The Jacksonville Jaguars move on after four years with head coach Doug Marrone logging a 10-6 record that won the AFC South in 2017. They advanced to the Conference Championship that year but the wheels quickly came off. The Jaguars went 5-11, 6-10, and then finally 1-15 last season. While this will be the first new head coach since 2017, it will also be a different offensive coordinator for the fourth straight season.
The Jaguars lured Urban Meyer into the NFL after he was the head coach at Bowling Green, Utah, Florida, and Ohio State over 17 years. Meyer totaled up a 187-32 record at those colleges that included most recently 83-9 at Ohio State (2012-2018). He is one of the most successful coaches in college football history and he goes to a rock-bottom 1-15 Jaguars franchise.
That NFL-worst record in 2020 was a part of why Meyer agreed to head up the team. The Jaguars hold that No. 1 overall draft pick that Meyer can use to build the exact sort of team that he wants. He spent the last year studying the NFL and spoke with former players about the differences between college and the pros. Unlike most coaches that jump from one fire to another, Meyer did not coach last year and used the time to study the NFL and how to optimize a team there.
There’s a monumental difference in the NFL in how players are obtained, taught and motivated than in college. At Ohio State, Meyer could rely on attracting the highest caliber players from across the country. In the pros, he’ll have to wait his turn though he holds that No. 1 pick. The Jaguars also own several chances to rebuild quickly through the NFL draft holding the 1.01, 1.25, 2.01, 2.14, and 3.01 over the first two days.
He’ll need the help. The franchise is on a three-year stretch of losing records and contains no star power. They ranked no better than average in all offensive categories and featured no wide receiver with more than 706 receiving yards. They have ranked in the Bottom-5 in rushing attempts and touchdowns for the last three years.
Head Coach Urban Meyer – The feeling is that this is either going to work very well with a quick turnaround, or it will be yet another instance of a successful college coach unable to adjust to the complexities and challenges of the NFL. Meyer built an identity of excellence in college that culminated in Championship teams for both Florida and Ohio State. Meyer never lost more than two games in any of his seven seasons with the Buckeyes.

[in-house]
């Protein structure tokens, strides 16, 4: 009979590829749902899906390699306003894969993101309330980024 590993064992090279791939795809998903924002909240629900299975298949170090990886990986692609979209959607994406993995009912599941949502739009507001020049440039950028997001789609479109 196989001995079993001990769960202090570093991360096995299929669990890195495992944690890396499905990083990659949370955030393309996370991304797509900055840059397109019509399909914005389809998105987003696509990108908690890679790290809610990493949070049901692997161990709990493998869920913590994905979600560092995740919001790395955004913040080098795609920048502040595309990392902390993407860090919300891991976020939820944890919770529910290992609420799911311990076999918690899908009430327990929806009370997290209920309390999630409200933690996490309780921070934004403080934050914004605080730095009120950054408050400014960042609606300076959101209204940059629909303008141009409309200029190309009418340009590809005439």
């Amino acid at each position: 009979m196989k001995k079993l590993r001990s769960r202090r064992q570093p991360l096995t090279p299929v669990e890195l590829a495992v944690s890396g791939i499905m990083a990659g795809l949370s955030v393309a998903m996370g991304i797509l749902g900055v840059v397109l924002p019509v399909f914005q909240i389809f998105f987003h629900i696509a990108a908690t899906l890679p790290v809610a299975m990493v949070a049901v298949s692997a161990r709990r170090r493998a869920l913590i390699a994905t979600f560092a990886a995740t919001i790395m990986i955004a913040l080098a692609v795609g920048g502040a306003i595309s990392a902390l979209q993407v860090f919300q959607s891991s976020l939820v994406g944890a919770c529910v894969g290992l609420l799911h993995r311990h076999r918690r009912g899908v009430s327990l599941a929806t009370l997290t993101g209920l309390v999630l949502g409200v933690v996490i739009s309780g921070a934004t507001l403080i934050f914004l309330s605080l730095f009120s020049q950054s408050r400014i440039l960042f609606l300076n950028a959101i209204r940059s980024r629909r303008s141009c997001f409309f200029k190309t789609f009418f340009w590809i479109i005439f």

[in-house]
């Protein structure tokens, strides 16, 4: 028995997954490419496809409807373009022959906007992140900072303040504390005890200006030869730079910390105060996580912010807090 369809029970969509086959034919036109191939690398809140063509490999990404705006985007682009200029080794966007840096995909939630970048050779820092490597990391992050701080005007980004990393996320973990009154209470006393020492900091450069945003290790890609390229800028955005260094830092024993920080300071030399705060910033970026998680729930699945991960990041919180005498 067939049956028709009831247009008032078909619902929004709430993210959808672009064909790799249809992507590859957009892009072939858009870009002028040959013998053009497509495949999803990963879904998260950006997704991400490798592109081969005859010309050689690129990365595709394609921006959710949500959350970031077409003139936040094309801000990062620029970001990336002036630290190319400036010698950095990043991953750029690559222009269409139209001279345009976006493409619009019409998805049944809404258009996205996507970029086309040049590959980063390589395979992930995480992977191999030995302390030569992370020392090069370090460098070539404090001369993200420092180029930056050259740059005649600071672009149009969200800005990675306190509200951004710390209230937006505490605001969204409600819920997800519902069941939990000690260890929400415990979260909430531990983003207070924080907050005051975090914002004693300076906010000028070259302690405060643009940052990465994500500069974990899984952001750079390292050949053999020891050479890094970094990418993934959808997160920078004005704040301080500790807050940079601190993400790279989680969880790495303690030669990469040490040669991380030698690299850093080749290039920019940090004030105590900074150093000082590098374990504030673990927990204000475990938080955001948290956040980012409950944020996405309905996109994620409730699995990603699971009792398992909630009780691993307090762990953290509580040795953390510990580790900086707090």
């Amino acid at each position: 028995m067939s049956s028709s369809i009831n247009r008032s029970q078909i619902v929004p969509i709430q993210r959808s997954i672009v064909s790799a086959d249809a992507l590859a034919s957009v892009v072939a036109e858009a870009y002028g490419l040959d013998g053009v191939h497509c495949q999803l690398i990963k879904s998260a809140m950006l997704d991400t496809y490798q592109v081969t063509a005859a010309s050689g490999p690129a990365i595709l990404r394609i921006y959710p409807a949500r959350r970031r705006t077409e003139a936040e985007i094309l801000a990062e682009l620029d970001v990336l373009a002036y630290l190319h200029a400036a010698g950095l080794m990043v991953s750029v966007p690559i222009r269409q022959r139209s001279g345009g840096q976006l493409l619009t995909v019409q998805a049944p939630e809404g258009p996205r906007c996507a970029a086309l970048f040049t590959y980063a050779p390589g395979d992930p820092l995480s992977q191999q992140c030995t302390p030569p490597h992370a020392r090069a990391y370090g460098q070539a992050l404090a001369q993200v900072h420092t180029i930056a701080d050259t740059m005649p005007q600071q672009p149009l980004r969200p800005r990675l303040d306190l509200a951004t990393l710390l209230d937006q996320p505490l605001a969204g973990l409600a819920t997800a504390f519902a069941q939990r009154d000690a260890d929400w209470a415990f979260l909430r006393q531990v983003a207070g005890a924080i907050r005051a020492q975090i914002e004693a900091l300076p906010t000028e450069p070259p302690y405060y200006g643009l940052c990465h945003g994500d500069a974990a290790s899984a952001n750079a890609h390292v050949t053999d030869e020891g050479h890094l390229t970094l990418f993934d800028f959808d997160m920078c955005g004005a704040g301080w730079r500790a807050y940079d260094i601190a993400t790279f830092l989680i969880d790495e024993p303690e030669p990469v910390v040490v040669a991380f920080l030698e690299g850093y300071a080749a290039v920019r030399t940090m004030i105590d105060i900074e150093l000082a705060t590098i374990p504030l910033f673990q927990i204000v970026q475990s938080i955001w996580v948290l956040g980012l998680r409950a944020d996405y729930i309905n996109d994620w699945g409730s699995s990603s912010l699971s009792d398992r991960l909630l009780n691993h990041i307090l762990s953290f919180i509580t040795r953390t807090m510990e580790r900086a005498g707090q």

Meyer is a perfectionist and demands excellence. He will bring in a culture of accountability. It is easier to reap a fresh crop of outstanding players each year and then tell them that excellence and buying into the program is the only way to play. It is another to inherit a 1-15 team stocked with mostly mediocrity. But to his credit, he’s spent time figuring out how the transition from college to the pros differs and what he needs to do to succeed.
Meyer’s teams at Ohio State were noted for being relentless and tough. He recruited the speediest players possible and said he intends to do the same thing with the Jaguars since he wants the fastest team in the NFL. If he hits well on those four picks in the first two rounds of the draft, Meyer can turn this franchise around but he’s starting out with a roster full of mediocrity – something that he’s never willing to accept.
Defensive Coordinator Joe Cullen – The Jaguars hand the defense off to Joe Cullen who was an NFL defensive line coach for fourteen years. He coached the Lions (2006-2008), Jaguars (2010-2012), Browns (2013), Buccaneers (2014-2015), and most recently the Ravens (2016-2020).
This is the second stint with the Jaguars for Cullen. He inherits one of the worst defenses in the NFL last year. The Jaguars were below average against all fantasy positions and ranked in the Bottom-5 versus quarterbacks (No. 28) and running backs (No. 30).
Cullen has been lauded for his work with defensive lines and that is a weakness for the Jaguars. His five seasons with the Ravens produced stellar units but this will be the first time that he’s called the plays for a defense. He’s been a high-energy, “in your face” coach that succeeded in developing players and his ascension into being a coordinator was praised by both ex-players and fellow coaches.